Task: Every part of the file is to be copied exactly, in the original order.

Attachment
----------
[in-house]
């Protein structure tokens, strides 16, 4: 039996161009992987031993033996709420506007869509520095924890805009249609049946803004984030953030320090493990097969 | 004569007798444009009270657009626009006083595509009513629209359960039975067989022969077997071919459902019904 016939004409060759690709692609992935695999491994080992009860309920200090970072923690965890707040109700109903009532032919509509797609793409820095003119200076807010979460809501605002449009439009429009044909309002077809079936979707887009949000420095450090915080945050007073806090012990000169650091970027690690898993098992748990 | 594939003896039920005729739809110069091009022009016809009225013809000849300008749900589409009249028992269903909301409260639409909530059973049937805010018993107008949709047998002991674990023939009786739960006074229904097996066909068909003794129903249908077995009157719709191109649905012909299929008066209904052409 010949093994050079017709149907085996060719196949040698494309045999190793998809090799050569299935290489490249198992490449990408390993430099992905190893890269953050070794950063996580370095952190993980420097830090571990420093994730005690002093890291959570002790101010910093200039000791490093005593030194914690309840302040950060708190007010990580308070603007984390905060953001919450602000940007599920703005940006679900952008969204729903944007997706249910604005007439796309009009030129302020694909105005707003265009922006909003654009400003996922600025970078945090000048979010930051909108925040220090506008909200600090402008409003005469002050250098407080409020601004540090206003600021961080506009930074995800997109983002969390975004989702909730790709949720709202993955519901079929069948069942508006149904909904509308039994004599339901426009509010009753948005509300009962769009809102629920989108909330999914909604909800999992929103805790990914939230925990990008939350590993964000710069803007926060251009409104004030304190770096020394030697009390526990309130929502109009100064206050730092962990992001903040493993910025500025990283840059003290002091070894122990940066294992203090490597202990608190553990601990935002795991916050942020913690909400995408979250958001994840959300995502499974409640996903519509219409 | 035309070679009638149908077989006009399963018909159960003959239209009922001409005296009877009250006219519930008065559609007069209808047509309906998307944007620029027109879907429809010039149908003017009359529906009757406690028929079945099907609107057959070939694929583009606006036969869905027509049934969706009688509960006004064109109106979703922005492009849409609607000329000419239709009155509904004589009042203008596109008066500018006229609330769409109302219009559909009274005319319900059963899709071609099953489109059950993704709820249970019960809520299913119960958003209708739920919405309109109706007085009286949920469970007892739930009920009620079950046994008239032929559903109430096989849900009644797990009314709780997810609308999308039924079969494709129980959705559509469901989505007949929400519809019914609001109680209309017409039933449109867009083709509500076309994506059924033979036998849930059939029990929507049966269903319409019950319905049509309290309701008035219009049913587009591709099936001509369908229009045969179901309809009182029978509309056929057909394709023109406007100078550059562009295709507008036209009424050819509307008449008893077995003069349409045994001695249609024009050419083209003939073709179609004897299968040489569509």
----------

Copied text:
[in-house]
């Protein structure tokens, strides 16, 4: 039996161009992987031993033996709420506007869509520095924890805009249609049946803004984030953030320090493990097969 | 004569007798444009009270657009626009006083595509009513629209359960039975067989022969077997071919459902019904 016939004409060759690709692609992935695999491994080992009860309920200090970072923690965890707040109700109903009532032919509509797609793409820095003119200076807010979460809501605002449009439009429009044909309002077809079936979707887009949000420095450090915080945050007073806090012990000169650091970027690690898993098992748990 | 594939003896039920005729739809110069091009022009016809009225013809000849300008749900589409009249028992269903909301409260639409909530059973049937805010018993107008949709047998002991674990023939009786739960006074229904097996066909068909003794129903249908077995009157719709191109649905012909299929008066209904052409 010949093994050079017709149907085996060719196949040698494309045999190793998809090799050569299935290489490249198992490449990408390993430099992905190893890269953050070794950063996580370095952190993980420097830090571990420093994730005690002093890291959570002790101010910093200039000791490093005593030194914690309840302040950060708190007010990580308070603007984390905060953001919450602000940007599920703005940006679900952008969204729903944007997706249910604005007439796309009009030129302020694909105005707003265009922006909003654009400003996922600025970078945090000048979010930051909108925040220090506008909200600090402008409003005469002050250098407080409020601004540090206003600021961080506009930074995800997109983002969390975004989702909730790709949720709202993955519901079929069948069942508006149904909904509308039994004599339901426009509010009753948005509300009962769009809102629920989108909330999914909604909800999992929103805790990914939230925990990008939350590993964000710069803007926060251009409104004030304190770096020394030697009390526990309130929502109009100064206050730092962990992001903040493993910025500025990283840059003290002091070894122990940066294992203090490597202990608190553990601990935002795991916050942020913690909400995408979250958001994840959300995502499974409640996903519509219409 | 035309070679009638149908077989006009399963018909159960003959239209009922001409005296009877009250006219519930008065559609007069209808047509309906998307944007620029027109879907429809010039149908003017009359529906009757406690028929079945099907609107057959070939694929583009606006036969869905027509049934969706009688509960006004064109109106979703922005492009849409609607000329000419239709009155509904004589009042203008596109008066500018006229609330769409109302219009559909009274005319319900059963899709071609099953489109059950993704709820249970019960809520299913119960958003209708739920919405309109109706007085009286949920469970007892739930009920009620079950046994008239032929559903109430096989849900009644797990009314709780997810609308999308039924079969494709129980959705559509469901989505007949929400519809019914609001109680209309017409039933449109867009083709509500076309994506059924033979036998849930059939029990929507049966269903319409019950319905049509309290309701008035219009049913587009591709099936001509369908229009045969179901309809009182029978509309056929057909394709023109406007100078550059562009295709507008036209009424050819509307008449008893077995003069349409045994001695249609024009050419083209003939073709179609004897299968040489569509």